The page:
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Cautious Feminists Are Parsing Clinton's Policies, Personality

Politics: Supporters strive to separate charges about his private life from his public deeds. But critics call the 'deafening silence' a double standard.


WASHINGTON — This was not supposed to happen. The party that prides itself as the champion of women's issues was not supposed to have its leader accused of adultery in the White House.

The allegations that Bill Clinton was sexually involved with a 22-year-old former White House intern and then asked her to lie about it has plunged his broad support among feminists into potential turmoil. And few are on the horns of a more terrible political dilemma than the high-profile Democratic women who helped propel the president to victory in 1992.

"It's a two-edged sword for us," said Anita Perez Ferguson, president of the National Women's Political Caucus. "We are very disappointed in the allegations, but we are also very busy working on all the good programs this administration has put in place for women."

Rarely have female advocates had to confront such conflicting images of a president. Just last week, the State Department was leading the fight to stop abuse of Afghani women by their government. Then, Monday morning, Clinton announced expanded after-school programs to help solve the national child-care crisis. Also this week, women's organizations are giving the administration their recommendations for spending $15 million won by the Clinton administration to support family planning abroad.

As these front-burner women's issues play out against an explosive backdrop of rumors of infidelity in the Oval Office, many of Clinton's feminist supporters appear to be separating the president's public policy from his private life.

"Here are examples of programs that are administration-driven and are good for women, and at the same time there are these new reports that are very disturbing and that we hope are not true," Ferguson said. "Those are the two sides pulling at us."

'Deafening Silence' Among Feminists

A recent public opinion poll shows 51% of men believe Clinton had an affair with Monica S. Lewinsky, while only 39% of women have concluded the charge is true. This finding suggests that many women who have long been loyal to the president are reserving judgment until the facts come to light.

The same appears true of some of the nation's most powerful female politicians and advocacy groups, who are rising neither to defend nor condemn him. The result, according to a consultant for a Washington public relations firm that handles women's issues, is "a deafening silence."

Several female members of Congress were reluctant to discuss the matter. Rep. Rosa L. DeLauro (D-Conn.), an advocate of women's issues, released a three-sentence statement: "The charges are serious. There is a process underway to gather the facts. I think the appropriate thing is to wait until the facts are in before commenting."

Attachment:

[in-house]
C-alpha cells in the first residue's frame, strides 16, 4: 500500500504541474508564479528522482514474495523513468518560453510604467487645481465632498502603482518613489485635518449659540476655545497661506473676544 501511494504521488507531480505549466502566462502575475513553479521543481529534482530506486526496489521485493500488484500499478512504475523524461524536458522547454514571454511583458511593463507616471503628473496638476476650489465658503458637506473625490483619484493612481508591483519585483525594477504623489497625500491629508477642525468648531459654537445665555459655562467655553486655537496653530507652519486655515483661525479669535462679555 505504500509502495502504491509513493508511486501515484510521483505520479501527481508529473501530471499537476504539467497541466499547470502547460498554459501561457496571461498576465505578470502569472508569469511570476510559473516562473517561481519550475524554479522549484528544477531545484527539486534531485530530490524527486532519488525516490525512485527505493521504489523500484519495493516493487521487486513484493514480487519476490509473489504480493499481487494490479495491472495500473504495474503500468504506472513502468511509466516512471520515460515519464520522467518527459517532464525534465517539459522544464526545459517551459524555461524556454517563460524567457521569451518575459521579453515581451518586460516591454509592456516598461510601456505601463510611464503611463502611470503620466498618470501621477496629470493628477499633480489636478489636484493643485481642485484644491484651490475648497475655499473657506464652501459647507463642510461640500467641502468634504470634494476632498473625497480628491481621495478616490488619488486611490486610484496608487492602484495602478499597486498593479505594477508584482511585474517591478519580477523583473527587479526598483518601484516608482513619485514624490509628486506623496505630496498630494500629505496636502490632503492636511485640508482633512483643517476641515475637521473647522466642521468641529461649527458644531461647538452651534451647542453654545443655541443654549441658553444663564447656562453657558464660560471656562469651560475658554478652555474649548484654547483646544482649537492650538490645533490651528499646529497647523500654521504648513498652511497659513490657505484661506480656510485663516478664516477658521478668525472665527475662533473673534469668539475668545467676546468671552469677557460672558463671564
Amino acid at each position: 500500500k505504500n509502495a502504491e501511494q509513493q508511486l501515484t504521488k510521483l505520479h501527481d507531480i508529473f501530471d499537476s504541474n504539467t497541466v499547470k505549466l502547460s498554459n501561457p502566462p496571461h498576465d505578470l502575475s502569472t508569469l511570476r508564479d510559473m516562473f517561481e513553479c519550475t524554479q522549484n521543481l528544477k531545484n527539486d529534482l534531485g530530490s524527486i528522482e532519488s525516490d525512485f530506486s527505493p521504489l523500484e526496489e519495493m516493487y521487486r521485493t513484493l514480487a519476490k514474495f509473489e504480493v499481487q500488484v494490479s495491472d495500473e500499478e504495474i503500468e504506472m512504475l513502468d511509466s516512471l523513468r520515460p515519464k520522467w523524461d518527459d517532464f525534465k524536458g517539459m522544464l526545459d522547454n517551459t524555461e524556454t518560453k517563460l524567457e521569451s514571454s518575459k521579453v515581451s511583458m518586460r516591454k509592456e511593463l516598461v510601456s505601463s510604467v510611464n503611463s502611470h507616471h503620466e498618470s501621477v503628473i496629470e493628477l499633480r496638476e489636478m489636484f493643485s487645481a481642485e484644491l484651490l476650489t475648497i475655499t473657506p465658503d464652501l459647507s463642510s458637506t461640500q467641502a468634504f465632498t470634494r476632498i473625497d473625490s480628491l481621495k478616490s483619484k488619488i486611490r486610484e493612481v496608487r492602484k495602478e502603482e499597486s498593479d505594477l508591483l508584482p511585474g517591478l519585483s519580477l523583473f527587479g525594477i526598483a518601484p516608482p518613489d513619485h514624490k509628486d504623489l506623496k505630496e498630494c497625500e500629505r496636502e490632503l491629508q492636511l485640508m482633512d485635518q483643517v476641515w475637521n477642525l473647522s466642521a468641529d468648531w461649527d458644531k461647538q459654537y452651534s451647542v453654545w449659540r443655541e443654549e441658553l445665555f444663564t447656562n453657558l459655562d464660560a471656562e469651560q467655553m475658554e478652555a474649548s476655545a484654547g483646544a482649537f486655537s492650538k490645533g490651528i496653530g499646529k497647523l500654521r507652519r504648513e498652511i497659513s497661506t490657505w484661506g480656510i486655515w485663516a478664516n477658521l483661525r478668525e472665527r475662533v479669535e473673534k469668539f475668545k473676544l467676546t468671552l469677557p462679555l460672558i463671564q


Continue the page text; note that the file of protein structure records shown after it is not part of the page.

Marian Wright Edelman, executive director of the Children's Defense Fund and an early Clinton supporter, is not commenting on the president's personal problems. "She doesn't speak personally about any national leaders," her office explained.

The National Organization for Women explained in a two-paragraph fax that it is "unable to comment responsibly" about the validity of the charges against Clinton.

Clearly, such groups hope the controversy resolves itself in his favor. "Some people say if we lose [Clinton], we lose everything," the consultant said.

But critics are crying hypocrisy, recalling how seven congresswomen went up the Senate steps in 1991 to support Anita Hill in her charges of sexual harassment against then-Supreme Court nominee Clarence Thomas--allegations that Thomas, like the president now, vehemently denied. Leading the charge was Sen. Barbara Boxer (D-Calif.), who was then a member of the House.

The critics also note that NOW called for the resignation of Sen. Bob Packwood (R-Ore.) only after a number of former employees and other women accused him of sexual harassment.

"There is now overwhelming silence from major women's groups who were so quick to indict Bob Packwood before anything was proven true," said Republican pollster Linda DiVall. She called this "further proof that these groups exist primarily to serve Democratic administrations and the Democratic Party."

But women's advocates say the Hill and Packwood causes were entirely different, involving women who had been denied a forum--Hill by the Senate committee convened to confirm Thomas' nomination to the high court and the Packwood women by a Senate that initially refused to call him to account for his alleged conduct.

"Those cases involved the Senate's judgment," Boxer said. The Clinton matter "is in the hands of the special prosecutor . . . and the country would be better off if political figures kept personal opinions to themselves."

NOW Executive Vice President Kim Gandy contends the group's decision to call for Packwood's ouster was hardly political, given that the senator was an abortion-rights advocate with an exemplary record on women's issues.

No Allegations of Harassment

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